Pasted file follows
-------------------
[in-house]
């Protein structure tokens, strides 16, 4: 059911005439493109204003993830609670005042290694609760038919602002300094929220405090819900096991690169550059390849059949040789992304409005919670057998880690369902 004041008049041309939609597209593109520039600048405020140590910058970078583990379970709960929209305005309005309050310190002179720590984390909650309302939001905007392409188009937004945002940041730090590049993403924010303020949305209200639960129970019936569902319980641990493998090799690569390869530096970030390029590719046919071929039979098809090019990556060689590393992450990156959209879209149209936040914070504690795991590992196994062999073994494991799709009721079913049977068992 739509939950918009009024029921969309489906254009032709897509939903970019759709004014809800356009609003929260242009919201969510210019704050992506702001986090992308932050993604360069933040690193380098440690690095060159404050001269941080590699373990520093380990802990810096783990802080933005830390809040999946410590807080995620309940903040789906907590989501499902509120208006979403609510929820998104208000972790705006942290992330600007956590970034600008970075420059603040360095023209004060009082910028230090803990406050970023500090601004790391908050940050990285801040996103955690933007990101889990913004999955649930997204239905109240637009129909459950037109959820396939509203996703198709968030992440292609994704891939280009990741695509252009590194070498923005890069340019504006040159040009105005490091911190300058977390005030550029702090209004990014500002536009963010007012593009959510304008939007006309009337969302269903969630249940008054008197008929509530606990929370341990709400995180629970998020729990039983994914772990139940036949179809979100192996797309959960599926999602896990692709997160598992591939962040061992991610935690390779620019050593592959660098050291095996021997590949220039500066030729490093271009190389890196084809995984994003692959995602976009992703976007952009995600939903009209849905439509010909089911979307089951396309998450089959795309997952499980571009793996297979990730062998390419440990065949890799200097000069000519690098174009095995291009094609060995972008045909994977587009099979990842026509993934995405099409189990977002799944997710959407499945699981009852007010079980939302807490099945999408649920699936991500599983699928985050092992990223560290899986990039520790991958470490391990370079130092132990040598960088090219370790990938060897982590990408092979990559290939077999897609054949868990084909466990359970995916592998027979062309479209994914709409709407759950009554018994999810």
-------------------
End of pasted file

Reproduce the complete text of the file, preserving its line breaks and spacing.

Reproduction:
[in-house]
């Protein structure tokens, strides 16, 4: 059911005439493109204003993830609670005042290694609760038919602002300094929220405090819900096991690169550059390849059949040789992304409005919670057998880690369902 004041008049041309939609597209593109520039600048405020140590910058970078583990379970709960929209305005309005309050310190002179720590984390909650309302939001905007392409188009937004945002940041730090590049993403924010303020949305209200639960129970019936569902319980641990493998090799690569390869530096970030390029590719046919071929039979098809090019990556060689590393992450990156959209879209149209936040914070504690795991590992196994062999073994494991799709009721079913049977068992 739509939950918009009024029921969309489906254009032709897509939903970019759709004014809800356009609003929260242009919201969510210019704050992506702001986090992308932050993604360069933040690193380098440690690095060159404050001269941080590699373990520093380990802990810096783990802080933005830390809040999946410590807080995620309940903040789906907590989501499902509120208006979403609510929820998104208000972790705006942290992330600007956590970034600008970075420059603040360095023209004060009082910028230090803990406050970023500090601004790391908050940050990285801040996103955690933007990101889990913004999955649930997204239905109240637009129909459950037109959820396939509203996703198709968030992440292609994704891939280009990741695509252009590194070498923005890069340019504006040159040009105005490091911190300058977390005030550029702090209004990014500002536009963010007012593009959510304008939007006309009337969302269903969630249940008054008197008929509530606990929370341990709400995180629970998020729990039983994914772990139940036949179809979100192996797309959960599926999602896990692709997160598992591939962040061992991610935690390779620019050593592959660098050291095996021997590949220039500066030729490093271009190389890196084809995984994003692959995602976009992703976007952009995600939903009209849905439509010909089911979307089951396309998450089959795309997952499980571009793996297979990730062998390419440990065949890799200097000069000519690098174009095995291009094609060995972008045909994977587009099979990842026509993934995405099409189990977002799944997710959407499945699981009852007010079980939302807490099945999408649920699936991500599983699928985050092992990223560290899986990039520790991958470490391990370079130092132990040598960088090219370790990938060897982590990408092979990559290939077999897609054949868990084909466990359970995916592998027979062309479209994914709409709407759950009554018994999810």